Added to that I've been working like a navvy the last two or three months, writing stories and firing off submissions like there's no tomorrow. Suddenly, my motivation has gone on strike. My get up and go didn't just get up and go, it stretched, wandered into the kitchen, made a cup of tea in the 'I'm allergic to writing' mug, and settled down for a snooze in front of Shrek the Third. Sigh.

It's hard, but perhaps I should just knock the whole writing thing on the head for the next three weeks, have a break, and come back refreshed in the new year, when hopefully my inspiration will be more cooperative. Or at least until the next idea bats me over the head in the middle of the night and I traipse off to the computer, bleary-eyed, at half past four because my brain is fizzing so much I can't get back to sleep....

Thursday, December 18, 2008

Rules of British noir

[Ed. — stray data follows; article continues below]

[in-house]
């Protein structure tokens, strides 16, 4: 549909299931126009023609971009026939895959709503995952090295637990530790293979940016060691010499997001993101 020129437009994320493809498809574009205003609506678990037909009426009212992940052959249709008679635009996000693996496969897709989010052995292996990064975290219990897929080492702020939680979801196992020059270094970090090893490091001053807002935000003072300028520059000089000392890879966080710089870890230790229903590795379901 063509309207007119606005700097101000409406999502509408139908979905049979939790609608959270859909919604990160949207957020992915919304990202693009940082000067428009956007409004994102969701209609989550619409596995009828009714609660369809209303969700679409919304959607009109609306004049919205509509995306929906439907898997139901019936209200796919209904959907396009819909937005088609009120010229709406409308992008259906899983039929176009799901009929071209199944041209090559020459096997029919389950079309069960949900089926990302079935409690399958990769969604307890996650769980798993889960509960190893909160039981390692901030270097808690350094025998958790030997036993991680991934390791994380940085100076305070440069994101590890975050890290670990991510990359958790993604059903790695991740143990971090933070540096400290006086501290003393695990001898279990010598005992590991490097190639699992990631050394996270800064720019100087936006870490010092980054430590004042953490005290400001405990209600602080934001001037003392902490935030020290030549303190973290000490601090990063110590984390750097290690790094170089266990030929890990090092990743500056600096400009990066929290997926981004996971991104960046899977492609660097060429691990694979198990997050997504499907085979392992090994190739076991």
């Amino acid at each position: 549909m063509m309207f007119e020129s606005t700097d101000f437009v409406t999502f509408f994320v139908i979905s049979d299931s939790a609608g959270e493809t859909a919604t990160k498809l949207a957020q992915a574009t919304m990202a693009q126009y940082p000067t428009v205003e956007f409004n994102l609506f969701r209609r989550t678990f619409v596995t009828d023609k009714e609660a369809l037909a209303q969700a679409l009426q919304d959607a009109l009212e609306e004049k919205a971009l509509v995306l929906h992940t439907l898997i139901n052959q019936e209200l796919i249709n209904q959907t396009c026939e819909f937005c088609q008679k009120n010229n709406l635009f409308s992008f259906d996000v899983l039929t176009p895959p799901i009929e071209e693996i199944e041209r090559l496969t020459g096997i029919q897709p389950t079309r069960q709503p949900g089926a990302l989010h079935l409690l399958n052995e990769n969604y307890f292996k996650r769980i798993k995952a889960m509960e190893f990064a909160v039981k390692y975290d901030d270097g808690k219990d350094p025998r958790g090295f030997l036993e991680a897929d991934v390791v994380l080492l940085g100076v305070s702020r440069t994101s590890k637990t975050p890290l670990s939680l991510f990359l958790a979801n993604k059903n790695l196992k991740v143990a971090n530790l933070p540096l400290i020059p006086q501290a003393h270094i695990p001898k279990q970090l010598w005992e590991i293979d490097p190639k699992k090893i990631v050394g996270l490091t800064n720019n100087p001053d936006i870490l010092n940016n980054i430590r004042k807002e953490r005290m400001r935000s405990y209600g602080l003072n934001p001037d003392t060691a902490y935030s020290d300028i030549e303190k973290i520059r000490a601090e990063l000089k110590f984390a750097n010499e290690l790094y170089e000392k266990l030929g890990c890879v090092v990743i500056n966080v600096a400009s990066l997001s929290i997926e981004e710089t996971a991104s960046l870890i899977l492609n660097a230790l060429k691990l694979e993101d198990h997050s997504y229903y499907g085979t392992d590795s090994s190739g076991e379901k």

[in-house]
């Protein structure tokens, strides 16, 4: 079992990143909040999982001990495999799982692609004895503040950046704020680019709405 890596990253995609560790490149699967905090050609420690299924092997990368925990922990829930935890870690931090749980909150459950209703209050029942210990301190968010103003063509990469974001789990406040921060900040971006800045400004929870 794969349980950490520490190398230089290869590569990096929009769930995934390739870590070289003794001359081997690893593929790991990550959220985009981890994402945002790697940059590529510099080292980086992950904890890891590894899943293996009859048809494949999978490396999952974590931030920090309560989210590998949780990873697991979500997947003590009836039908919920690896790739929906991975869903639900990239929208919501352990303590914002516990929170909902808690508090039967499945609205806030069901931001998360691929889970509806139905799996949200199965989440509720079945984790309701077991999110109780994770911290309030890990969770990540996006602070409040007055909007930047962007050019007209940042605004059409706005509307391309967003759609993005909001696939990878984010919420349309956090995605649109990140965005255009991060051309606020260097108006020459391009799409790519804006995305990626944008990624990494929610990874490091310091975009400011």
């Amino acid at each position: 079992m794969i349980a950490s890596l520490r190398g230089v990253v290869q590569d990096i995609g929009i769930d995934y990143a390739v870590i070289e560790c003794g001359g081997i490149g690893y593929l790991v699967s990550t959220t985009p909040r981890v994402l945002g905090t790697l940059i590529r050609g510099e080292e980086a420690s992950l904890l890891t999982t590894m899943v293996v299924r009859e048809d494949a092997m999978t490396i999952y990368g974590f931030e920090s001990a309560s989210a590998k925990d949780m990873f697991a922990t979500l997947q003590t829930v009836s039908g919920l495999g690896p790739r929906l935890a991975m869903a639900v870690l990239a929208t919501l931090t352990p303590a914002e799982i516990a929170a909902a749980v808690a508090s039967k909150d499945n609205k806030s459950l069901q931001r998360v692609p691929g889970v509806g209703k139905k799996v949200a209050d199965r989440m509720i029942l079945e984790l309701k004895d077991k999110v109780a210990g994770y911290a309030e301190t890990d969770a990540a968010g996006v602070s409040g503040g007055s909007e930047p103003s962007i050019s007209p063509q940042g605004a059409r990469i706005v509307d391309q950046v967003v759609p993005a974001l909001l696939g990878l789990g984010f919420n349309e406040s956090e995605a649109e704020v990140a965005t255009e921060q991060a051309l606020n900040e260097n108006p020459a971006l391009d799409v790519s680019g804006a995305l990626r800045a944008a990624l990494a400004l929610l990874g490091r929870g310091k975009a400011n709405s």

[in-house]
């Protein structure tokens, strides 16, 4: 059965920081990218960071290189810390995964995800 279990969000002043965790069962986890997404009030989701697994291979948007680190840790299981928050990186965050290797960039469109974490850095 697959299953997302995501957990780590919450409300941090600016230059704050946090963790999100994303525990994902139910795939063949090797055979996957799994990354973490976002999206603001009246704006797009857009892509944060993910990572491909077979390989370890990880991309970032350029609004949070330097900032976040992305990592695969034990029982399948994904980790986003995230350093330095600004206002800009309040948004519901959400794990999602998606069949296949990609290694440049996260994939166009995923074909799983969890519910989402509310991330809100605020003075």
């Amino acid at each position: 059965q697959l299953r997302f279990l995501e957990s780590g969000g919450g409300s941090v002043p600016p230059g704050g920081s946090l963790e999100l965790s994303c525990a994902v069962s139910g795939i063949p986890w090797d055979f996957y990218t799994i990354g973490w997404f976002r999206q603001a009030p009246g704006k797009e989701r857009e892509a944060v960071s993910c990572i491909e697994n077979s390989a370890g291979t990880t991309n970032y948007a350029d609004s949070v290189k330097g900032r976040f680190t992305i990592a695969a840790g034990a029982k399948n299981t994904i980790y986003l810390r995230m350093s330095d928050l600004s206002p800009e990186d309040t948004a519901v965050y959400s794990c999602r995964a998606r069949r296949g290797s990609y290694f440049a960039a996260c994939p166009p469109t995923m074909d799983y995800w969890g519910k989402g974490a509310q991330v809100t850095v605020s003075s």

I've been reading quite a bit of noir fiction lately and it's inspired me to write a list of rules of the genre in case anyone else would like to try their hand at it. So here, in no particular order, are my (slightly flippant) top ten Rules of British Noir Fiction.

1. Everybody dies.
2. There's always a character called Albie, who is elderly, homeless, drunk - or all three.
3. All relationships are doomed to fail, no matter how promising they seem on the first page.
4. It's always either dark or raining, except when it's foggy.
5. Bouncers (doormen) are the most common characters - in fact they litter the pages like cigarette butts on a pavement.
6. Everybody dies.
7. Trips to the country invariably lead to the main character digging his own grave.
8. Pubs are always grubby and serve warm beer.
9. Female characters never wash their hair.
10. Everybody dies.

Friday, December 12, 2008

Strange research

It's amazing the things writers have to research sometimes.